Greater variability in the structure of precipitating clouds is expected over the midlatitude ocean in winter than over the tropical oceans. The variability also exists between the precipitating clouds that developed near cyclones and the postfrontal clouds behind cyclones during the winter monsoon. Nevertheless, microphysical conditions for lightning over the midlatitude ocean resembled conditions in the Tropics and were consistent with the theory of riming electrification (Takahashi 1978). The influence on observed PCTs by nonuniform beamfilling, unsaturated radiation at the top of the thin liquid-phase layer, and scattering in the Mie regime by large hydrometers is left to be studied. One hypothesis of Cecil et al. (2005) noted that flash occurrence is more frequent over land than over the ocean for similar PCT features and radar reflectivity profiles. They speculated that microphysical processes might accentuate lightning over land. Precipitation over the western North Pacific in winter is influenced by continental air masses. Continental air masses may contain many ice nuclei, so microphysical processes controlling lightning in the midlatitude winter represent an interesting topic for future studies.

Acknowledgments

This study was financially supported as a cooperative study between the Japan Aerospace Extrapolation Agency (JAXA) and Hirosaki University. The authors are grateful to Dr. T. Ushio for flash data processing. Constructive comments by Dr. K. Aonashi and Mr. D. Satoh improved this study. Critical comments from anonymous reviewers were highly useful in improving the manuscript.

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Fig. 1.
Fig. 1.

(a)–(d) Seasonal flash rate observed by TRMM-LIS averaged for 6 yr between 1998 and 2003. (e)–(h) Same as in (a)–(d), but for the intensity of the near-surface rainfall observed by TRMM-PR.

Citation: Monthly Weather Review 135, 6; 10.1175/MWR3388.1

Fig. 2.
Fig. 2.

Day-to-day variations of wind (streamlines) and temperature (dashed contours) at 925 hPa and flash positions (small red squares) during the first half of January 2000. Blue shading indicates the areas with no LIS views.

Citation: Monthly Weather Review 135, 6; 10.1175/MWR3388.1

Fig. 3.
Fig. 3.

(top) Flashes (red dots) observed by LIS and TBB at 10.8 μm observed by VIRS around developing cyclones over the western North Pacific. (middle) Same as in the (top), but for PCT37 derived from TMI observations. (bottom) Same as in the (top), but for the corrected Z factor at 4 km MSL from PR observations. The observation swath is narrower for the PR.

Citation: Monthly Weather Review 135, 6; 10.1175/MWR3388.1

Fig. 4.
Fig. 4.

Same as in Fig. 3, but around and behind a cold front (∼170°E), where cold air was warmed and moistened by the underlying ocean.

Citation: Monthly Weather Review 135, 6; 10.1175/MWR3388.1

Fig. 5.
Fig. 5.

Vertical profiles of the cumulative density function of the maximum reflectivity of the precipitation features above the melting level. (left to right) Profiles at the 75th, 90th, 95th, 99th (thick), 99.9th, and 99.99th percentiles. The sample size is listed. The ordinate represents the height relative to the melting level. The profiles of the 99th percentile for the tropical ocean (gray dashed line) and tropical continents (gray line) from Cecil et al. (2002) are shown for comparison.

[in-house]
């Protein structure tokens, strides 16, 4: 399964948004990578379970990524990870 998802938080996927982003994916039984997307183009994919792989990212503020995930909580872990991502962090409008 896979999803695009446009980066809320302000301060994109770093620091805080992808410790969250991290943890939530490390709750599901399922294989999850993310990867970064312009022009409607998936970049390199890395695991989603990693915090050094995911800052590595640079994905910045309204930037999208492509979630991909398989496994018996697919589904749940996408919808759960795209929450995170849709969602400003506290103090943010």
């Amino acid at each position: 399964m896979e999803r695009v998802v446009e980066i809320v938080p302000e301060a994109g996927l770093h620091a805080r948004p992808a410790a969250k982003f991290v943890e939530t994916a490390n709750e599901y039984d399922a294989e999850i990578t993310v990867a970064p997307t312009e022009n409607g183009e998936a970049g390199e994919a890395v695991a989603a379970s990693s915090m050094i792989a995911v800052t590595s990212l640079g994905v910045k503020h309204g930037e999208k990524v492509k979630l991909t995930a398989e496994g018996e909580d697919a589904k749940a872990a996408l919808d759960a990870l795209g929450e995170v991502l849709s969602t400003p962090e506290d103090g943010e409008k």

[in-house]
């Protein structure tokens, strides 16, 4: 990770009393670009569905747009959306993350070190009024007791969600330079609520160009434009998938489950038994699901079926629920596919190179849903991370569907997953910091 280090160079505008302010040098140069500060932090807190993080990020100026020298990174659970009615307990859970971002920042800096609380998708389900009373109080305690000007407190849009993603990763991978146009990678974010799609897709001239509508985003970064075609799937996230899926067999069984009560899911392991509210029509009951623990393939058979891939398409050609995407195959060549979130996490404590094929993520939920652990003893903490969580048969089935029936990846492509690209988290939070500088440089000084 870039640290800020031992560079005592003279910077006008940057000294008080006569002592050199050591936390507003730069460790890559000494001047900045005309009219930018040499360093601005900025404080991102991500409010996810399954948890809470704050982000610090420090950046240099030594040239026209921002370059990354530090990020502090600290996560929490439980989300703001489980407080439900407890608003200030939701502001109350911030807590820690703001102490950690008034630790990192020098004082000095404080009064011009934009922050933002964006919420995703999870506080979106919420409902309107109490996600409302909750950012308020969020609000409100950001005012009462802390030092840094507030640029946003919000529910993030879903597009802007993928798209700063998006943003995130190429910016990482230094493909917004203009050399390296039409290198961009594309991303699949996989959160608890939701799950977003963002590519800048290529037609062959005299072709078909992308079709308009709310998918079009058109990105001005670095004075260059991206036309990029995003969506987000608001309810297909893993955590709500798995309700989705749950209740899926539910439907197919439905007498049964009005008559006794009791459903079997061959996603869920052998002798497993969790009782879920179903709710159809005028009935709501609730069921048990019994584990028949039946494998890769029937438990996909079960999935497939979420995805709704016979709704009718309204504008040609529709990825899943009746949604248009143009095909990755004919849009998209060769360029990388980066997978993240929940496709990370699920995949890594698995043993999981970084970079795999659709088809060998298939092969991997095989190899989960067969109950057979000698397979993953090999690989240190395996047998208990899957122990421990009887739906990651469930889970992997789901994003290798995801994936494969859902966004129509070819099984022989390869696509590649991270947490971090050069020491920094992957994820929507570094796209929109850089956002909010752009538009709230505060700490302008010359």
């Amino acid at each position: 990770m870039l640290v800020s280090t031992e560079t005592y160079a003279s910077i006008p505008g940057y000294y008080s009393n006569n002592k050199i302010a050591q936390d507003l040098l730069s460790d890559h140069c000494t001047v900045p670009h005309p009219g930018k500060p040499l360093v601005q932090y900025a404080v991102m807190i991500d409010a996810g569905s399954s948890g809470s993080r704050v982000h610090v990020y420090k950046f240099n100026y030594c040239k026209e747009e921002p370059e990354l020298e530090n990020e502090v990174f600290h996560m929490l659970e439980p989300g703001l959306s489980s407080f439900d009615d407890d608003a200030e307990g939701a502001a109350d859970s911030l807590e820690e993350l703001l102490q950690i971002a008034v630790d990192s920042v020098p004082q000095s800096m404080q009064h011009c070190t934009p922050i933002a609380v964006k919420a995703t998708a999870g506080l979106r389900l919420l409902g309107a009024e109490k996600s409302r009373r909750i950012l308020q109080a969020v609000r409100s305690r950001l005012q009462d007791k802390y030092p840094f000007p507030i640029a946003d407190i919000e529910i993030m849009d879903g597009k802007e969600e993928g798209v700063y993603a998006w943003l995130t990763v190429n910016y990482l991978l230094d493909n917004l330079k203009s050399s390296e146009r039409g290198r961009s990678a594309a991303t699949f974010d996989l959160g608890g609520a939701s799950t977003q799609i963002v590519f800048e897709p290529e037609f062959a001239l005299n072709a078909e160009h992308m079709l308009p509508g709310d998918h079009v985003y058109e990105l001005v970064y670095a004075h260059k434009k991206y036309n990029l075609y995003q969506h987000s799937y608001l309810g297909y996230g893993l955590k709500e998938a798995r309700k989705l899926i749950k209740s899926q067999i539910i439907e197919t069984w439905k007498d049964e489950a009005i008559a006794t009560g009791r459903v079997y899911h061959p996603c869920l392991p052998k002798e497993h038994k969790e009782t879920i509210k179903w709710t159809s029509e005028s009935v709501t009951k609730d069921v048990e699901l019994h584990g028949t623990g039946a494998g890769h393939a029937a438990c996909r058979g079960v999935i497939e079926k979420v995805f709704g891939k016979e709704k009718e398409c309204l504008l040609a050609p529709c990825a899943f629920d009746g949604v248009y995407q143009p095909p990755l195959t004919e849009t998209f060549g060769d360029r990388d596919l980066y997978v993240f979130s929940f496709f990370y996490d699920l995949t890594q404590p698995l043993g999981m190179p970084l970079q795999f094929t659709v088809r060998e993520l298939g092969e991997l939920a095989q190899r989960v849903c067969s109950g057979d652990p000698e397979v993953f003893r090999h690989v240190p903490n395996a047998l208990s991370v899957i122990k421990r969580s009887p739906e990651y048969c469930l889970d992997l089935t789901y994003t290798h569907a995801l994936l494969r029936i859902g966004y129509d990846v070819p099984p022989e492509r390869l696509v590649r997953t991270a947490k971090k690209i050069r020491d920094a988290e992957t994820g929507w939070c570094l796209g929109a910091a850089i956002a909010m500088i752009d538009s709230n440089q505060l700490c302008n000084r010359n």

Citation: Monthly Weather Review 135, 6; 10.1175/MWR3388.1

Fig. 6.
Fig. 6.

(left) Minimum PCT37 vs minimum TBB at 10.8 μm for precipitation features. Black (gray) circles correspond to features with (without) lightning. The size of the black circles reflects the number of flashes within each feature. Sample size is listed. (right) Same as in (left), but for the maximum cloud-top height instead of minimum PCT37. The cloud-top height was derived from the minimum TBB at 10.8 μm.

Citation: Monthly Weather Review 135, 6; 10.1175/MWR3388.1

Fig. 7.
Fig. 7.

Same as in Fig. 6, but for minimum PCT85 instead of minimum PCT37.

Citation: Monthly Weather Review 135, 6; 10.1175/MWR3388.1

Fig. 8.
Fig. 8.

(left) Same as in the right panel of Fig. 6, but for the features when melting level is higher than 2 km MSL. The sample size is listed. (right) Same as in (left), but the melting level is higher than 2 km MSL and the size of the features is more than 10 grids.

Citation: Monthly Weather Review 135, 6; 10.1175/MWR3388.1

Fig. 9.
Fig. 9.

Probability of lightning in precipitation features as functions of the minimum PCT37 (thick solid line) and the minimum PCT85 (thin solid line) for the features when melting level was higher than 2 km. Corresponding dashed (dash–dotted) lines are for precipitation features over tropical continents (oceans) from Cecil and Zipser (2002). The sample size is listed.

Citation: Monthly Weather Review 135, 6; 10.1175/MWR3388.1

Fig. 10.
Fig. 10.

Maximum reflectivity at the −12°C level vs the minimum PCT37 for the precipitation features. The sample size is listed.

Citation: Monthly Weather Review 135, 6; 10.1175/MWR3388.1

Fig. 11.
Fig. 11.

Maximum reflectivity at −12°C vs the lapse rate of maximum reflectivity between −6° and −18°C. Only the features in which the reflectivity was detectable at both −6° and −18°C are shown. Gray open circles correspond to features with no lightning. Thick open circles correspond to lightning features, and their size represents the number of flashes within each feature. The sample size is listed.

Citation: Monthly Weather Review 135, 6; 10.1175/MWR3388.1

Fig. 12.
Fig. 12.

Same as in the right panel of Fig. 6, but for features in the (left) ascending and (right) descending conditions.

Citation: Monthly Weather Review 135, 6; 10.1175/MWR3388.1

Fig. 13.
Fig. 13.

Minimum PCT85 vs minimum PCT37. Red open (black closed) circles indicate the lightning features in the descending (ascending) conditions. Gray circles correspond to features with no lightning. The sample size is listed.

Citation: Monthly Weather Review 135, 6; 10.1175/MWR3388.1

Fig. 14.
Fig. 14.

Same as in Fig. 5, but for precipitation features in the (left) ascending and (right) descending conditions.

Citation: Monthly Weather Review 135, 6; 10.1175/MWR3388.1

Table 1.

The flash rate (10−3 counts per square kilometer per day) averaged over the study area (25°–36°N, 140°–150°E).

Table 1.
Table 2.

Number of precipitation features and flashes in the large-scale ascending and descending categories determined from the data for January and February 2000.

Table 2.